Preservation ABCs: D is for Door -- Preservation in Pink

“Architectural styles are defined by all elements of a building, from siding to windows to shape to massing, ornamentation, details and doors. As much as preservationists discuss the negative effects of window replacements, door replacements are often overlooked, yet just as detrimental.”

The National Trust for Historic Preservation works to save America's historic places. Join us today to help protect the places that matter to you.

Emily Potter

Emily Potter is a copywriter at the National Trust. She enjoys writing about places of all kinds, the stories that make them special, and the people who love them enough to save them.

Preservation Round-Up: Parking vs. History Edition

Posted on: September 14th, 2012 by David Garber


The State Savings Bank in downtown Detroit, seen here not long after its original construction.

In Downtown Detroit, A Battle of Parking vs. History -- Detroit Free Press

"No matter what happens to the State Savings Bank Building in downtown Detroit, even the suggestion of turning the building into a parking garage signals that we are likely to see this type of dispute again and again. Thankfully, Triple Properties, which owns the building, has publicly said they will not replace the structure with a parking garage, as they indicated last month to a huge public outcry."

San Antonio's Roadside Treasure's Worth Saving -- San Antonio Express News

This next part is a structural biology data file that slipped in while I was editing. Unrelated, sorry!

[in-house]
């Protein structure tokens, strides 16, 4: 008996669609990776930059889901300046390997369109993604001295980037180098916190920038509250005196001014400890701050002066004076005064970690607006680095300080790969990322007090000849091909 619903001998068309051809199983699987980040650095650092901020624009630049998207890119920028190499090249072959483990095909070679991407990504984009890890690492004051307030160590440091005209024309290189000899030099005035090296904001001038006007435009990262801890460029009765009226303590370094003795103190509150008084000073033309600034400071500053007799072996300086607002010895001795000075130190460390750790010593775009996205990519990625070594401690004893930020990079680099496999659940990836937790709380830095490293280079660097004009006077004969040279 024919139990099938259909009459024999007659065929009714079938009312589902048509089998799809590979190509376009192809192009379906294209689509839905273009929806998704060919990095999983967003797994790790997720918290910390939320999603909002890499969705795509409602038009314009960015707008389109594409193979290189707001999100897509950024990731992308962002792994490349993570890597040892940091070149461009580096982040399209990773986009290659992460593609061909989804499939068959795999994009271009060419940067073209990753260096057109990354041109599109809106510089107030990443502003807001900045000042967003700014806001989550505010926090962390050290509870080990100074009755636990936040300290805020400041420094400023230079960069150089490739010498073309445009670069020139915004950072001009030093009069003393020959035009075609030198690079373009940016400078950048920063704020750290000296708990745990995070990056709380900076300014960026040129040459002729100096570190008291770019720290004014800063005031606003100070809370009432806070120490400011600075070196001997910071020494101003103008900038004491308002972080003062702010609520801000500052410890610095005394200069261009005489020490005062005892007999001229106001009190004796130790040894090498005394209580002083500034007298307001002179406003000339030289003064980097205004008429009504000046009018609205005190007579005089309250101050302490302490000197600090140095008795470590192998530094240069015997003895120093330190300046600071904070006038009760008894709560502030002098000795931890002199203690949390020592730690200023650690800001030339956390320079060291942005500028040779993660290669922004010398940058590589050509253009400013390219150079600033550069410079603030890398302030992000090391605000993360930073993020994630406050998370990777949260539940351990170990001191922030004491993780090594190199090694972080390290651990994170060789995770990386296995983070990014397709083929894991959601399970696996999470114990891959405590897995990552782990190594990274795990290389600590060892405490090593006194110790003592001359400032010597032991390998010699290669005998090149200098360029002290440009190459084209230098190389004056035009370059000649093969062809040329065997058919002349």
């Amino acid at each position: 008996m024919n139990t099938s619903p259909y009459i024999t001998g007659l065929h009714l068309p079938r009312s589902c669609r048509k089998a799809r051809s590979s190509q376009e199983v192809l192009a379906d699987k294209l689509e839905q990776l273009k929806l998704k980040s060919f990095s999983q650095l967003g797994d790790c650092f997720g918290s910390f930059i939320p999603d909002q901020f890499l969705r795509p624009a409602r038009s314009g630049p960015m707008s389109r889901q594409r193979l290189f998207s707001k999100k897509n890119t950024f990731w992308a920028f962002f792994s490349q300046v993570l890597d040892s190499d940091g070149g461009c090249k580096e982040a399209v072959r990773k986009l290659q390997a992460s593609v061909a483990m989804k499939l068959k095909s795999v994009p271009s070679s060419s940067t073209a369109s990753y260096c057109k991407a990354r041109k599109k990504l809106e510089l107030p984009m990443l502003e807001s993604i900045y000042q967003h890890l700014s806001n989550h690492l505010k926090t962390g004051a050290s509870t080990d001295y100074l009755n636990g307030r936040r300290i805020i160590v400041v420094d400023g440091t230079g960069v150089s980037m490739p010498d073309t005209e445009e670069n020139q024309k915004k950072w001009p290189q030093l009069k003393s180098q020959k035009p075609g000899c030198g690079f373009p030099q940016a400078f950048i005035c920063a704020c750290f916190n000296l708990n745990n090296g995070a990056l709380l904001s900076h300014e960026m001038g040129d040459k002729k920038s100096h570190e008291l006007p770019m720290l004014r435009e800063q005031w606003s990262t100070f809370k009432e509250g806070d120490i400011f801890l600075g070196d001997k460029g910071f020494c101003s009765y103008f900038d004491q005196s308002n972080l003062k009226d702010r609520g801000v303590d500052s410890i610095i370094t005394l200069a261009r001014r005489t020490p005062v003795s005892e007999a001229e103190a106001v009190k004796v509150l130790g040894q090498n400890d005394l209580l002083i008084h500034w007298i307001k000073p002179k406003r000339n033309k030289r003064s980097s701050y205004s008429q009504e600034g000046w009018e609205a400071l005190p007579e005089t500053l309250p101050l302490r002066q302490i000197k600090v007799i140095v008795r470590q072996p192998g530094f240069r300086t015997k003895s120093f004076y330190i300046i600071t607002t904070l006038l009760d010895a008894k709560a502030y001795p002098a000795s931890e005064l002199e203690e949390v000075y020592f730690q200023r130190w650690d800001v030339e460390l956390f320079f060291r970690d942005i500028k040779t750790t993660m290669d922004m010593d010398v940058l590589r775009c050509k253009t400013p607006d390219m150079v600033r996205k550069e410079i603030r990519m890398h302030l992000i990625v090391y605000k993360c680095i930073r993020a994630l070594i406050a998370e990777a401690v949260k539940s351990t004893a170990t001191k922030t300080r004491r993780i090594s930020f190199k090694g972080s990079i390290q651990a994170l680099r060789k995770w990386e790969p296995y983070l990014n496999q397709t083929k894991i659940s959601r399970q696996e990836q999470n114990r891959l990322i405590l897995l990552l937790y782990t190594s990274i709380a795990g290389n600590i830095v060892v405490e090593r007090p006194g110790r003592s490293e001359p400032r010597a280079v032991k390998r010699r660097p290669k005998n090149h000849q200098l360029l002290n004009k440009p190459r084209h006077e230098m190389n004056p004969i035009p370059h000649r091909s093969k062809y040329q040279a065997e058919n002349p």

"San Antonio has a remarkable collection of roadside icons, including De Wese's Tip Top, Bun N' Barrel, the original Pig Stands, Kiddie Park and the Ranch Motel, to name a few. Recognizing their value can help ensure they are preserved for future generations."

Oklahoma City's Historic Gold Dome Sells At Auction For $800,000 --

"David Box submitted the only bid at a public foreclosure auction on Thursday for the Gold Dome. [...] Box hasn't revealed his plans for the Gold Dome yet, but says he does not intend to tear it down."

City of Dallas Working to Restore Remnants of Frontier Farm --

"“People will be able to see how early pioneers and settlers lived,” Willis Winters, assistant director of Park and Recreation said, “how they farmed and survived and how they eked out a living and how rough it was. “To see this kind of place in its original, natural context anywhere, much less in Dallas, is phenomenal.”"

Save Pittsburgh's Frank and Seder Building --

"The Frank and Seder Building is a historic building and contributes to the identity, character, and history of downtown Pittsburgh. The building was built circa 1917 as the Frank and Seder Department Store. Oxford Development has proposed a plan to either refurbish the existing building, or demolish for new construction. We hope to persuade Oxford Development to save [it]."

How Mom-and-Pop Restaurants Can Compete With the Big Chains -- Forbes

"We have a traditional place we stop for dinner on this trip, at one of the big chain restaurants. The food is consistent but unexceptional, yet it’s become our normal stop just because we’ve had so many bad meals stopping at locally owned, independent restaurants in the area. This time, I spotted a local eatery that looked intriguing and we decided to take a chance. We had a great experience which could provide a guidebook for other independents looking to lure customers away from the chains."

7 Adaptive Reuse Projects We Love -- Dwell

"As the way in which people use cities morphs form generation to generation, we're left with dormant buildings -- those that have outlived their original purpose, but are rife for enterprising architects and designers to give them a second wind. This latent stock might include industrial remnants, former school houses, barns, and even convenience stores."

The National Trust for Historic Preservation works to save America's historic places. Join us today to help protect the places that matter to you.

Preservation Round-Up: One-Dollar Movie Theater Edition